• Consider placing the tempdb system database on the local drives instead of on the SAN.
    • Avoid placing the tempdb system database on a RAID 5 partition due to the write I/O penalty.
    • Ensure that you have configured Instant File Initialization under Windows 2003. This will improve the performance of the automatic growth of databases, including the tempdb system database.

But again, remember, that you have to determine that your SQL Server 2005 instance is heavily utilizing the tempdb system database to realize the maximum performance benefits.

Optimal Configuration of the tempdb system database

The default configuration of the tempdb system database for SQL Server 2005 (8MB in size) is sub-optimal. I suppose Microsoft’s main consideration for its main configuration was to ensure that it is consistent across all the SKUs that exist, from Express Edition to Enterprise Edition. They would expect DBAs to configure it correctly in the enterprise space.

There are a number of simple tenets that you can follow for the optimal configuration of the tempdb system database:

    • Pre-allocate an appropriate size to the data and log files. (Ignore Microsoft’s lame recommendation in SQL Server 2005 BOL!) The goal is to avoid the SQL Server 2005 database engine having to invoke automatic growth. (Note that you can still leave automatic growth to ensure that your tempdb system database does not run out of space.)
    • Create as many data files as you have physical cores on your SQL Server 2005 instance. (In other words do not include hyper-threaded (HTT) processors.) This will improve performance by allowing SQL Server 2005 to take advantage of the proportional fill feature of the database engine, and reduce the contention created through concurrency.
    • Ensure that all data files are of equal size. This will ensure that SQL Server 2005’s proportional fill feature of the database engine will function optimally.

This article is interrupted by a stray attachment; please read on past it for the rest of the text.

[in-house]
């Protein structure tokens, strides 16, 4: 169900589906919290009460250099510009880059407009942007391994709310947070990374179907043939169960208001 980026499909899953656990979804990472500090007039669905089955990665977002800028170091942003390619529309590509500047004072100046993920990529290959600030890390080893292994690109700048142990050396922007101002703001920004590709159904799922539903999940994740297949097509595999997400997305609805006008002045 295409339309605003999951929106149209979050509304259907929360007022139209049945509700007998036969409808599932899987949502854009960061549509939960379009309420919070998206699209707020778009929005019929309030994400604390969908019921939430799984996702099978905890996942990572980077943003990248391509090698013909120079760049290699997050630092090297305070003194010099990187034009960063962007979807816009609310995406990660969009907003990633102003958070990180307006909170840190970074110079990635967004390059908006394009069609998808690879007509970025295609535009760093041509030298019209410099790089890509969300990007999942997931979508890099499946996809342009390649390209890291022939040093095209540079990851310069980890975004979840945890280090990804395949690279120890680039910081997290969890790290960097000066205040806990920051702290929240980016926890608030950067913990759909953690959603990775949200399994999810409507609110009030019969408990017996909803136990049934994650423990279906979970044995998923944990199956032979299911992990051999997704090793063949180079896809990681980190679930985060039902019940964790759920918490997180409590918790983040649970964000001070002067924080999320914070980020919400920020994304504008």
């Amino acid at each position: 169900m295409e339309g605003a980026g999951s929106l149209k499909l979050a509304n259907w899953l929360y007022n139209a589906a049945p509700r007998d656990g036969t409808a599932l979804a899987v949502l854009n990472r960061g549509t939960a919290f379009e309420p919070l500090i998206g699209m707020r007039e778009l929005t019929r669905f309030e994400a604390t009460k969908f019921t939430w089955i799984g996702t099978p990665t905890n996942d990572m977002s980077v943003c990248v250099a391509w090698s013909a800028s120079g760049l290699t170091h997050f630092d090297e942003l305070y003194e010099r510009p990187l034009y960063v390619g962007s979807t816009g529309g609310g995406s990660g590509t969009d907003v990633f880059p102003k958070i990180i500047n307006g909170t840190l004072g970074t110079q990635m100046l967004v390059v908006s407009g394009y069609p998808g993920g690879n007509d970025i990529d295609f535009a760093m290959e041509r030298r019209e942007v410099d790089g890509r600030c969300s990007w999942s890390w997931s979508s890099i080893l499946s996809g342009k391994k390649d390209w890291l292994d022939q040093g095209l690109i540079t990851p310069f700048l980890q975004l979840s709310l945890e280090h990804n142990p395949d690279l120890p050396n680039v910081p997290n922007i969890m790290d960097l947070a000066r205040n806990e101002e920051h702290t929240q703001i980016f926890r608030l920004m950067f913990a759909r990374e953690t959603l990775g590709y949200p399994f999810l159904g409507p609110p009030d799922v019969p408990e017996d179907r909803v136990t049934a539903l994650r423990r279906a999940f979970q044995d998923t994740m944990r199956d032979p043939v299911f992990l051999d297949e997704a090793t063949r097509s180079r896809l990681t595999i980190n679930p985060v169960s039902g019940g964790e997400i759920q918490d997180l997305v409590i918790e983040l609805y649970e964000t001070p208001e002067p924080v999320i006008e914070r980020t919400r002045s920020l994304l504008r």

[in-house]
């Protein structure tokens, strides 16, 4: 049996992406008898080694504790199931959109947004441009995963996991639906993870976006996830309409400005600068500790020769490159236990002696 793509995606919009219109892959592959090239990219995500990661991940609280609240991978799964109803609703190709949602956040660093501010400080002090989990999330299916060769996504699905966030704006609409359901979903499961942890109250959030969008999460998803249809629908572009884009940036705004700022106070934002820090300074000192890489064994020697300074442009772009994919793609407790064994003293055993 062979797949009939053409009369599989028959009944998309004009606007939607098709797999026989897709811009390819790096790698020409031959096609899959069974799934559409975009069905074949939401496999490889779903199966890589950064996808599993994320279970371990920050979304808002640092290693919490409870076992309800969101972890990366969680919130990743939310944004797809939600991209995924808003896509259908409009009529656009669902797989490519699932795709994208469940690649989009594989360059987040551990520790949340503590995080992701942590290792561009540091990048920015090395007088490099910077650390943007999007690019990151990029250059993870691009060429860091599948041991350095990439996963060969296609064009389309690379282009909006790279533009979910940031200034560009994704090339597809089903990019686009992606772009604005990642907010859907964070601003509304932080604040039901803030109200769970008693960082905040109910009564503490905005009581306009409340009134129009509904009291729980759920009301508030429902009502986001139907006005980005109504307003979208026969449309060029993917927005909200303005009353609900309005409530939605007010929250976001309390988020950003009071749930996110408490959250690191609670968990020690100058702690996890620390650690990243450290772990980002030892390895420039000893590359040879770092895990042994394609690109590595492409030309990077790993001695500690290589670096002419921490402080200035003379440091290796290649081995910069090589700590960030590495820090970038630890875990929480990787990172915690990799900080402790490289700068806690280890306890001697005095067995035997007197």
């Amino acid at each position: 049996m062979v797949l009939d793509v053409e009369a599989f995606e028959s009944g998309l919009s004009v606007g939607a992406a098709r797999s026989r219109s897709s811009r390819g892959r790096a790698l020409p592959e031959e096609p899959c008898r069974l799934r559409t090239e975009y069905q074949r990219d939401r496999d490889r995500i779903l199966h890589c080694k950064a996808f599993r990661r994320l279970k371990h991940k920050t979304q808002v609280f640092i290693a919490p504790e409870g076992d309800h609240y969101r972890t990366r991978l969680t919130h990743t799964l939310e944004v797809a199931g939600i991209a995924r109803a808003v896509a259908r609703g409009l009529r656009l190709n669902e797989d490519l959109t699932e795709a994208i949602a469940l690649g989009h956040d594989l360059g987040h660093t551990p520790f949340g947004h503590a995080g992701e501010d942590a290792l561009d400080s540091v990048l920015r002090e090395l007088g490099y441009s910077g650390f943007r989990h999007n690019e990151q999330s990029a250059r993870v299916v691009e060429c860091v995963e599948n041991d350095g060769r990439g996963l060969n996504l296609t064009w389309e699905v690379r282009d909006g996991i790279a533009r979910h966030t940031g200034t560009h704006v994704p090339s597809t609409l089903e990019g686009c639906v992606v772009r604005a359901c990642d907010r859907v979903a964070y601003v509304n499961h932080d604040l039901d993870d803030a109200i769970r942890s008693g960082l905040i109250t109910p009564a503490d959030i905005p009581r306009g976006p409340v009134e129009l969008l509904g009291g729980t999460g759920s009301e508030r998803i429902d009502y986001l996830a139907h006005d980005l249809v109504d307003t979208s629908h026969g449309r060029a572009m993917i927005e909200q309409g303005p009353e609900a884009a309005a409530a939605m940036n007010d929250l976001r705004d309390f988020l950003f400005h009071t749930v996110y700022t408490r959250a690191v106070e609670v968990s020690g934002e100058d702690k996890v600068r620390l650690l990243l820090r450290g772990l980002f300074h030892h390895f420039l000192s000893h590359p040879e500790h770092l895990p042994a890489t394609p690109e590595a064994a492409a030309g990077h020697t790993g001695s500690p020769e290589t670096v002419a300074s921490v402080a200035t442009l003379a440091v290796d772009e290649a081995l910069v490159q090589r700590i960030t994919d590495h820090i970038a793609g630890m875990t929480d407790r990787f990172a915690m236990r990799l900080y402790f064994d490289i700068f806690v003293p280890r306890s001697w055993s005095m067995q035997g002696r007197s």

• Consider using trace flag -T1118 to reduce the contention on your SGAM pages. SQL Server 2005 will no longer use mixed extents for the allocation of database objects.

The real question is how large your initial tempdb system database size should be. Generally, disk space is not a capacity, so remember that you can afford to be generous. A lot of times I allocate a generous amount of space, beyond what the SQL Server 2005 instance really needs, as I know that there is plenty of unutilized space on that partition in any case.  So then it is a matter of monitoring your SQL Server 2005 instance to determine whether the space that you have allocated has been sufficient, and adjust accordingly.

Monitoring the tempdb System Database

You should monitor your tempdb system database to help determine if the sizes that you have allocated to the data and log file has been sufficient. Again the rationale is to avoid automatic growth as that will degrade performance.

After monitoring the following performance object counters you should be able to adjust the initial size of your tempdb system database data and log files:

    • SQLServer:Transactions : Free Space in tempdb (KB)
    • SQL Server:Databases : Log File(s) Used Size (KB)
    • SQL Server:Databases : Data File(s) Size (KB)
    • SQL Server:Databases : Log File(s) Size (KB)

You can also query the sys.dm_db_file_space_usage DMV, which was added by Microsoft to specifically monitor the space utilization of the various objects in the tempdb system database files.

Categories: Best Practises